I had to post the picture of the dragon… you’d all run away if you thought I was going to write about fish again… and I’m not. Not exactly. Well, maybe a bit…
“Do fish even have ears?” asked my son, watching as I lay full length on the deck, dangling over the pond and conversing with the big koi. My hair was tangled in the loose-strife and the bees seemed to accept me as part of the plant. By this time, we had been conversing for quite some time too.
It’s Simon, you see. The big ghost koi that blows bubbles at me. We’re developing quite a rapport. He not only blows bubbles to be fed, but comes to the surface and follows me round the garden, watching… swimming to keep me in sight. And I know… I can feel him watching. One of the mirror carp has started following his lead… and a little shubunkin has become an acolyte… and Hoover, the grass carp who seems to vacuum food from the water’s surface… So now I have eight eyes watching every move. Six of them are only interested in food. Simon, however, is different.
It matters not if fish have ears. What was going on was communication. I have no idea what Simon was trying to communicate… nor he I for that matter. Our languages do not coincide and I am not about to start blowing bubbles in Morse. But even so, there was something wordless passing between us… and no food involved.
After a while I got up. Well, tried to… while the other fish made a run for cover at the movement, cursing and groans, Simon stayed put. Watching. I went for the fish food and reached down… he took it from my fingers. Trust had perhaps been established in that incomprehensible conversation.
I could do with one of the Babel-fish made famous by Douglas Adams… which, inserted into the ear of intergalactic hitchhikers “feeds on brain wave energy, absorbing all unconscious frequencies and then excreting telepathically a matrix formed from the conscious frequencies and nerve signals picked up from the speech centres of the brain, the practical upshot of which is that if you stick one in your ear, you can instantly understand anything said to you in any form of language: the speech you hear decodes the brain wave matrix.” Though, to be fair… ear-borne fish don’t seem right with Simon watching.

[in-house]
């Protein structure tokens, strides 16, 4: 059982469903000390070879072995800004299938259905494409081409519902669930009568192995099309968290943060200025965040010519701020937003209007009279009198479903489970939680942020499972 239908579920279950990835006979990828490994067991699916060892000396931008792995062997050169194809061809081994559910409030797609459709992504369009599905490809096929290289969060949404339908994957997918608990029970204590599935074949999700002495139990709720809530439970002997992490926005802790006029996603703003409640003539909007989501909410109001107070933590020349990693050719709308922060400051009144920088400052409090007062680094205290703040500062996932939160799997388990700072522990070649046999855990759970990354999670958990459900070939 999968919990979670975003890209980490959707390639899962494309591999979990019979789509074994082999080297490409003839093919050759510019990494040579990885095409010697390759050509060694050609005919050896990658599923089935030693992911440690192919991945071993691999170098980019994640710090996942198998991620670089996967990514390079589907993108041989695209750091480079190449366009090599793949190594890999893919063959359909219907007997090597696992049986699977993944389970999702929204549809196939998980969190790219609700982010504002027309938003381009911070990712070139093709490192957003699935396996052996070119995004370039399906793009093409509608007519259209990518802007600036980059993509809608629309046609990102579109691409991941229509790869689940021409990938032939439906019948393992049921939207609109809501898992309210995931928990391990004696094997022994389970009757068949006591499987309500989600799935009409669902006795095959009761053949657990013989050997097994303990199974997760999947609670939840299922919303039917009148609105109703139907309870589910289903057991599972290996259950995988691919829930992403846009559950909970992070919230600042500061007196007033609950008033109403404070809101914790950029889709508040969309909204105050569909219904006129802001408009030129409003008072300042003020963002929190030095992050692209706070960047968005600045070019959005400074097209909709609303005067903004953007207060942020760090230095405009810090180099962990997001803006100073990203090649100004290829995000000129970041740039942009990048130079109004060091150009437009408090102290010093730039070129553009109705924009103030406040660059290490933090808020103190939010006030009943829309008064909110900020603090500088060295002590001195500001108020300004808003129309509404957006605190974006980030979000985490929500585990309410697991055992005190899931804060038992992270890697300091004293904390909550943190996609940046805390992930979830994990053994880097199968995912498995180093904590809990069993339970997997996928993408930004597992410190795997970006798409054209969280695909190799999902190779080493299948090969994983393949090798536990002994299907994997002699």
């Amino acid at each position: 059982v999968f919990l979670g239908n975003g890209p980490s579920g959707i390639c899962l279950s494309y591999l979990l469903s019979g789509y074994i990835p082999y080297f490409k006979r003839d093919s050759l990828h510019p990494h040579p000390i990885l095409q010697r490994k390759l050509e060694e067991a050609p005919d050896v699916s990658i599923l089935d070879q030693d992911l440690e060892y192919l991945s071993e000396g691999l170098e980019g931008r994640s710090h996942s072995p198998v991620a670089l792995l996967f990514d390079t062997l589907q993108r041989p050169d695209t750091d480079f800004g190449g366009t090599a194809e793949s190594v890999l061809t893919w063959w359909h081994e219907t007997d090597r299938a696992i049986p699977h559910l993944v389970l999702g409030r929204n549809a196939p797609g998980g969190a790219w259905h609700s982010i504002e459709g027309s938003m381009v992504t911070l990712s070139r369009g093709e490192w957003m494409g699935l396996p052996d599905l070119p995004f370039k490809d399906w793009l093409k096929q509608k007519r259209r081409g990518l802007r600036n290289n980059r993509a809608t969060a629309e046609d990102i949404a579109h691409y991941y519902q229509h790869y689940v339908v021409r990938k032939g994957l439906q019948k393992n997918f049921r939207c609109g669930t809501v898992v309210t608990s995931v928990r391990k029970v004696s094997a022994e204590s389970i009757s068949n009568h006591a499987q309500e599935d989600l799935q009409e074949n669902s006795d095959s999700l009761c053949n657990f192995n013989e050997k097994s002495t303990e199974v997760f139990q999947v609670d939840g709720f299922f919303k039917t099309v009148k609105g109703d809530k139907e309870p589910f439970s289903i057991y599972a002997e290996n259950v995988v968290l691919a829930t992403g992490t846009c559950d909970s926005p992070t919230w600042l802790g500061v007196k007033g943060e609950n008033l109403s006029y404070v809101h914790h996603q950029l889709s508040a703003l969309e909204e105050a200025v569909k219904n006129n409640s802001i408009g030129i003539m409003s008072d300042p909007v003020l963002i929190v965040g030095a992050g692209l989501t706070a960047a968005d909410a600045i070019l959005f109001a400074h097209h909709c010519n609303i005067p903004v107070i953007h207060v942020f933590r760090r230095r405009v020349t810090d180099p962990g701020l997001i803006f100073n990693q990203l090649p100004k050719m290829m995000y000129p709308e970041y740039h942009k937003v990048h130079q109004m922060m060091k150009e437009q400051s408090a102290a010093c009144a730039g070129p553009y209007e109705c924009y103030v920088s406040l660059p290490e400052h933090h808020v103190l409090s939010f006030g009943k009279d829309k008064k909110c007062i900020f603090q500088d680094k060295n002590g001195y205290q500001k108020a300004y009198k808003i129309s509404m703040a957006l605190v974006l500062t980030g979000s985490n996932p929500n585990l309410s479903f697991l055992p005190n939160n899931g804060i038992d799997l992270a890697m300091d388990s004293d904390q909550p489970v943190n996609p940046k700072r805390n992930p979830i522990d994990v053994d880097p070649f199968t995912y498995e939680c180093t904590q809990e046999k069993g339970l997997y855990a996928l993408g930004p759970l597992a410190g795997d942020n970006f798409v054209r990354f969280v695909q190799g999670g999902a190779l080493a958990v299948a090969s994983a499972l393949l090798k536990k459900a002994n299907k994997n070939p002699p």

He is, though, ‘just’ a fish. One of many in the pond. Why this rapport? Attention, perhaps. His antics drew my eyes… his behaviour caught my attention. Perhaps mine caught his too. It is a reciprocal thing and easy to understand and explain. Once that attention is mutual, a connection is formed. A bond. He’s not even ‘my’ fish!
It doesn’t just work with fish though. Or people… or even cows.
Give your full attention to anything and it seems to respond. A task becomes easier… well yes, that makes sense. A journey becomes more interesting. That too. Plants respond to sound with increased growth… But ‘inanimate’ objects also seem to respond to our attention. Ask anyone who has ever threatened a recalcitrant computer with a sledgehammer if it doesn’t behave…
Is anything completely inanimate though? Isn’t everything within our concrete reality made up of vibrating molecules… miniature universes so small that each whirling particle might be inhabited by civilisations that wax and wane like our own? It isn’t beyond the bounds of possibility, is it? Perhaps the connection many have with the land… the affinity with crystals, paint or stone… maybe that too is a reciprocal attention at a level too deep and too obscure for us to comprehend.
Of course, coming from a woman who lays on the floor to converse with a fish, you might just see it as a rather random idea. Or that might be a polite interpretation… Or maybe it is worth considering?
I usually write it with a capital: Being. But strictly it is just another noun, so it’s fine as simply being.
Except it’s not…because that devalues its importance.
Being is the word. Being is the gold ‘hidden in plain sight’ of the alchemists.. They were searchers for the inner nature of Nature. Some of them found it but had to create a language of obfuscation or be burned at the stake.
Let’s set it in context: Being is the highest state of existing we can envisage. It is a state of such utter fullness-in-itself, that all else in creation aspires to it, the aspirer believing itself to be separate, then finding that the separation was an illusion, all along. Nothing actually changes except the consciousness of the experiencer. And then that changes everything. It’s a paradox. The highest concepts in mysticism often are. It’s a deliberate way to turn the mind.
The world ‘plane’ is often used here; in the sense that Being is ‘on a different plane”. Frequent use and repetition of ‘plane’ takes away the true sharpness of meaning; and the modern association with an aircraft doesn’t help. Rosicrucian mystics of a previous generation, like my father, used ‘plane’ extensively to paint an inner picture of a world tightly linked with ours, but above it.
‘Above’ it creates its own problems, as we immediately look up! This involuntary vertical association undoubtedly derives from religious pictures of holy figures in the air, or on a kingdom of clouds. Saints, Saviours and God were to be seen in this different land – represented as elevated humans of course… which has an amusing irony of its own.